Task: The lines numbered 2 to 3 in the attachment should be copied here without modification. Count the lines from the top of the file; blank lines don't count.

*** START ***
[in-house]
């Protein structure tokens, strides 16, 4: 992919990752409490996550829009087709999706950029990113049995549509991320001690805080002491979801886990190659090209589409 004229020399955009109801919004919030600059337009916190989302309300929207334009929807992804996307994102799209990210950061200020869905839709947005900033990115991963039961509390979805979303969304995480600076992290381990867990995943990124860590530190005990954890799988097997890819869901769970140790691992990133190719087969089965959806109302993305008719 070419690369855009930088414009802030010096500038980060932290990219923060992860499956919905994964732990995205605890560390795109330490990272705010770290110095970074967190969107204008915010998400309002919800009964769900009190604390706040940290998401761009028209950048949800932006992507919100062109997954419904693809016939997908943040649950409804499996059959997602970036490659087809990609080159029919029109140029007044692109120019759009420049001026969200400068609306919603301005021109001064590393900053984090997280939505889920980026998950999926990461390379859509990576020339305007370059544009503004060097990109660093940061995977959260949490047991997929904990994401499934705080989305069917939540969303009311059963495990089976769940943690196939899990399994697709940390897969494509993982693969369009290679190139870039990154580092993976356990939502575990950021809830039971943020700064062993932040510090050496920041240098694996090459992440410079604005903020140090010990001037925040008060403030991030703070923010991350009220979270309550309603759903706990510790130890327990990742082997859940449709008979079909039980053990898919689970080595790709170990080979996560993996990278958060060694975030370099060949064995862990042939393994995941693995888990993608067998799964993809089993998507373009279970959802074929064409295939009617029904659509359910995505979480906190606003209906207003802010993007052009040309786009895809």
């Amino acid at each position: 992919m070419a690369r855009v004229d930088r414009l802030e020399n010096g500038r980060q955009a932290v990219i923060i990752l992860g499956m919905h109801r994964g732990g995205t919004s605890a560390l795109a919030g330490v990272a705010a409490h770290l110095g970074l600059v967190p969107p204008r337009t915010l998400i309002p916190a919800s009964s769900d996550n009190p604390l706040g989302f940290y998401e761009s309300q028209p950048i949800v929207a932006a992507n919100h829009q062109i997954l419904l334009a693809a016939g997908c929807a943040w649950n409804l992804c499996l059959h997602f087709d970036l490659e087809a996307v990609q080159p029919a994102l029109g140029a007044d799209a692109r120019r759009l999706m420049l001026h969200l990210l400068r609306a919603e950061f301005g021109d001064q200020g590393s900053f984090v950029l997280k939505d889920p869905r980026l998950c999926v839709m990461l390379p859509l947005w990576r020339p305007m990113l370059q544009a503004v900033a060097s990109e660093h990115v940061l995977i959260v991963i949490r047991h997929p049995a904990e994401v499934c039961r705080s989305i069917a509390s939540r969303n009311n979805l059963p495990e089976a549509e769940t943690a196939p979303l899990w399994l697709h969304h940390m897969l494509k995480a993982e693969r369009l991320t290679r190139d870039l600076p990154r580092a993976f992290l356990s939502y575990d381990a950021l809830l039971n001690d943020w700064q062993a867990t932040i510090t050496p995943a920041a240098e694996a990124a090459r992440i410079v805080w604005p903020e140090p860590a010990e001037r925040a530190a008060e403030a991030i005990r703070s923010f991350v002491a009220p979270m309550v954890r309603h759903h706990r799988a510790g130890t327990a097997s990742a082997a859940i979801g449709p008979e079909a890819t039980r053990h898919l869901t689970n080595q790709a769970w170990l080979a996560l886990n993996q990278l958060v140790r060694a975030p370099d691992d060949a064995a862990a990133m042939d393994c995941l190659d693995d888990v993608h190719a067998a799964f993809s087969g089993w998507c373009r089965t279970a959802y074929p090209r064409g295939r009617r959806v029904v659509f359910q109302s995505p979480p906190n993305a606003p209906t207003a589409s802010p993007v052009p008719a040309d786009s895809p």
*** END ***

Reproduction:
């Protein structure tokens, strides 16, 4: 992919990752409490996550829009087709999706950029990113049995549509991320001690805080002491979801886990190659090209589409 004229020399955009109801919004919030600059337009916190989302309300929207334009929807992804996307994102799209990210950061200020869905839709947005900033990115991963039961509390979805979303969304995480600076992290381990867990995943990124860590530190005990954890799988097997890819869901769970140790691992990133190719087969089965959806109302993305008719 070419690369855009930088414009802030010096500038980060932290990219923060992860499956919905994964732990995205605890560390795109330490990272705010770290110095970074967190969107204008915010998400309002919800009964769900009190604390706040940290998401761009028209950048949800932006992507919100062109997954419904693809016939997908943040649950409804499996059959997602970036490659087809990609080159029919029109140029007044692109120019759009420049001026969200400068609306919603301005021109001064590393900053984090997280939505889920980026998950999926990461390379859509990576020339305007370059544009503004060097990109660093940061995977959260949490047991997929904990994401499934705080989305069917939540969303009311059963495990089976769940943690196939899990399994697709940390897969494509993982693969369009290679190139870039990154580092993976356990939502575990950021809830039971943020700064062993932040510090050496920041240098694996090459992440410079604005903020140090010990001037925040008060403030991030703070923010991350009220979270309550309603759903706990510790130890327990990742082997859940449709008979079909039980053990898919689970080595790709170990080979996560993996990278958060060694975030370099060949064995862990042939393994995941693995888990993608067998799964993809089993998507373009279970959802074929064409295939009617029904659509359910995505979480906190606003209906207003802010993007052009040309786009895809």
């Amino acid at each position: 992919m070419a690369r855009v004229d930088r414009l802030e020399n010096g500038r980060q955009a932290v990219i923060i990752l992860g499956m919905h109801r994964g732990g995205t919004s605890a560390l795109a919030g330490v990272a705010a409490h770290l110095g970074l600059v967190p969107p204008r337009t915010l998400i309002p916190a919800s009964s769900d996550n009190p604390l706040g989302f940290y998401e761009s309300q028209p950048i949800v929207a932006a992507n919100h829009q062109i997954l419904l334009a693809a016939g997908c929807a943040w649950n409804l992804c499996l059959h997602f087709d970036l490659e087809a996307v990609q080159p029919a994102l029109g140029a007044d799209a692109r120019r759009l999706m420049l001026h969200l990210l400068r609306a919603e950061f301005g021109d001064q200020g590393s900053f984090v950029l997280k939505d889920p869905r980026l998950c999926v839709m990461l390379p859509l947005w990576r020339p305007m990113l370059q544009a503004v900033a060097s990109e660093h990115v940061l995977i959260v991963i949490r047991h997929p049995a904990e994401v499934c039961r705080s989305i069917a509390s939540r969303n009311n979805l059963p495990e089976a549509e769940t943690a196939p979303l899990w399994l697709h969304h940390m897969l494509k995480a993982e693969r369009l991320t290679r190139d870039l600076p990154r580092a993976f992290l356990s939502y575990d381990a950021l809830l039971n001690d943020w700064q062993a867990t932040i510090t050496p995943a920041a240098e694996a990124a090459r992440i410079v805080w604005p903020e140090p860590a010990e001037r925040a530190a008060e403030a991030i005990r703070s923010f991350v002491a009220p979270m309550v954890r309603h759903h706990r799988a510790g130890t327990a097997s990742a082997a859940i979801g449709p008979e079909a890819t039980r053990h898919l869901t689970n080595q790709a769970w170990l080979a996560l886990n993996q990278l958060v140790r060694a975030p370099d691992d060949a064995a862990a990133m042939d393994c995941l190659d693995d888990v993608h190719a067998a799964f993809s087969g089993w998507c373009r089965t279970a959802y074929p090209r064409g295939r009617r959806v029904v659509f359910q109302s995505p979480p906190n993305a606003p209906t207003a589409s802010p993007v052009p008719a040309d786009s895809p």